“When you just look at politics in general, you see on CPAC, you see the person who is doing a speech but you don’t really see what happened behind (the scenes) and how this person do a speech and how the party take position on issue, how Question Period works, how we prepare this.” Dusseault said he learns every day and appreciates the opportunity to keep learning.
He has no plans to return to university right now, although he might take a class or two starting next fall.
He said he’s getting used to the MP life. His girlfriend of four years comes up for visits when she can, and he counts himself lucky that he’s only a three and half hour drive from home.
It’s been a year of upheaval, but Dusseault said he’s enjoying the new job.
He’s been most surprised by how generous and supportive people have been.
“I was not sure how the people will react when they will meet me because I was not sure if there was really happy to have a 19-year-old MP, but finally I was really surprised to see that everyone was really happy and they like me and so that was very nice to see that,” he said.
Still, it was a bit of adjustment joining a work environment where everyone is older. (The House of Commons has an average age of more than 50).
“All my staff is older than me, and so that’s one point, and all the people I meet are generally older than me,” Dusseault said, adding that he believes he is that young people can be as capable as older individuals.
People treat him differently, but only “a little bit,” he acknowledged.
“But I think that if you show that you can do the job, and if you show that you are serious that you are working hard, people will likely recognize this and see that, so they respect me.”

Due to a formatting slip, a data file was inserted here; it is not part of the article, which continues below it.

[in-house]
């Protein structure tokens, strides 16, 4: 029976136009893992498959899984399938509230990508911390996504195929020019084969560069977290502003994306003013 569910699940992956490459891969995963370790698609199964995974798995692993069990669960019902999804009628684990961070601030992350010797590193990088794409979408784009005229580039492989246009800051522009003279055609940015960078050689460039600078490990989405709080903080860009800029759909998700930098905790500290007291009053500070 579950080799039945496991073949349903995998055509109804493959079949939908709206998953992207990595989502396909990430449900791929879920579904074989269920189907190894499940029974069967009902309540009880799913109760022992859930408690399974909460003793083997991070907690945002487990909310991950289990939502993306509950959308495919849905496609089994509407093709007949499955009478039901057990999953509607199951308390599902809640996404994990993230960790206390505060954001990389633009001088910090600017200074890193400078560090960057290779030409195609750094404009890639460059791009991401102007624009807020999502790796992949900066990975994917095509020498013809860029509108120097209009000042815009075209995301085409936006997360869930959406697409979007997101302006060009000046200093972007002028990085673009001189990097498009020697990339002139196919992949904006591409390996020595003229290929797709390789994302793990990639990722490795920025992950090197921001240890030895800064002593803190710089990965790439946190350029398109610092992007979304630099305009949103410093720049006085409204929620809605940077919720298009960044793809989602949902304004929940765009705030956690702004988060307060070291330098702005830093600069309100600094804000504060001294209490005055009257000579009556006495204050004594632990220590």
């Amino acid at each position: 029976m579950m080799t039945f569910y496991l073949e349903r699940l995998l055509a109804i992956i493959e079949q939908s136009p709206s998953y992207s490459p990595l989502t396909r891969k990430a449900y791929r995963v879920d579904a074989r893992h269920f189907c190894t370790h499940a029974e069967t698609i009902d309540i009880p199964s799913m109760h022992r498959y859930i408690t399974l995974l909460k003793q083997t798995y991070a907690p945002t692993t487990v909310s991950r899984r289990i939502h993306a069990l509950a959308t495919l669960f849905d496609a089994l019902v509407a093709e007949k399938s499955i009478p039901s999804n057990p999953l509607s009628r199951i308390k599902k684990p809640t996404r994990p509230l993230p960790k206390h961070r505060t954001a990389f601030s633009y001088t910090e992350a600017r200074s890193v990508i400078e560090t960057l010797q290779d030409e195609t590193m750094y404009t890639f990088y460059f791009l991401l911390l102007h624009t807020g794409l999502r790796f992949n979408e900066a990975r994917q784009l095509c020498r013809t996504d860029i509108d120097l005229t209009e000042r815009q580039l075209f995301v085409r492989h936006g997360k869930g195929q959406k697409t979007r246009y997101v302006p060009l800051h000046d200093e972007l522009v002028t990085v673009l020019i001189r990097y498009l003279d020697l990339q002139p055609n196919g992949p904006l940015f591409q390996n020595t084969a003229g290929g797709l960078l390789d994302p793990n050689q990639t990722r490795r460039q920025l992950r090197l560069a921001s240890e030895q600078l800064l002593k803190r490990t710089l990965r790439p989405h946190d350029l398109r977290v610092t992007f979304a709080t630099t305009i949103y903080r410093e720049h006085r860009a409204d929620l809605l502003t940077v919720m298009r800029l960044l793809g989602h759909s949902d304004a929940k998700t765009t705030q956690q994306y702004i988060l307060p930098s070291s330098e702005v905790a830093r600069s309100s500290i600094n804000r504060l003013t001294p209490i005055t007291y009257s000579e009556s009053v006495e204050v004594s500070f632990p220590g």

Layton's death was a large loss, Dusseault said, but he hopes the NDP can overcome the challenges ahead and stay united after the leadership race.
So far, he thinks the leadership contest is going well. The candidates aren’t attacking each other and the race is providing “a momentum” to build the NDP’s base, especially in Quebec where he said the party has already more than tripled its membership.
“I think for the moment this is really a good time for the party to build on some new ideas and to try to have more members.”
The leadership vacuum on the front bench also gives him and the other 18 NDP MPs under the age of 30, a chance to shine and gain experience, he said.
“The majority of our best elements are presently involved in the leadership race but I think that’s a good thing, that our best MPs and our best people be presently in the race … Of course, it creates a certain emptiness in the House of Commons because normally they are absent from the debates and Question Period but it also allows others (MPs) to showcase their skills,” he said.
Dusseault has backed Thomas Mulcair, a candidate he believes is not only perfectly bilingual, but has the parliamentary experience to take over the NDP reins.
And he’s is pretty confident that with the right leadership the party will hang on to its Quebec seats.
“The only way that we can obtain government is by winning seats that the Conservatives are currently holding and that will be a challenge,” he said.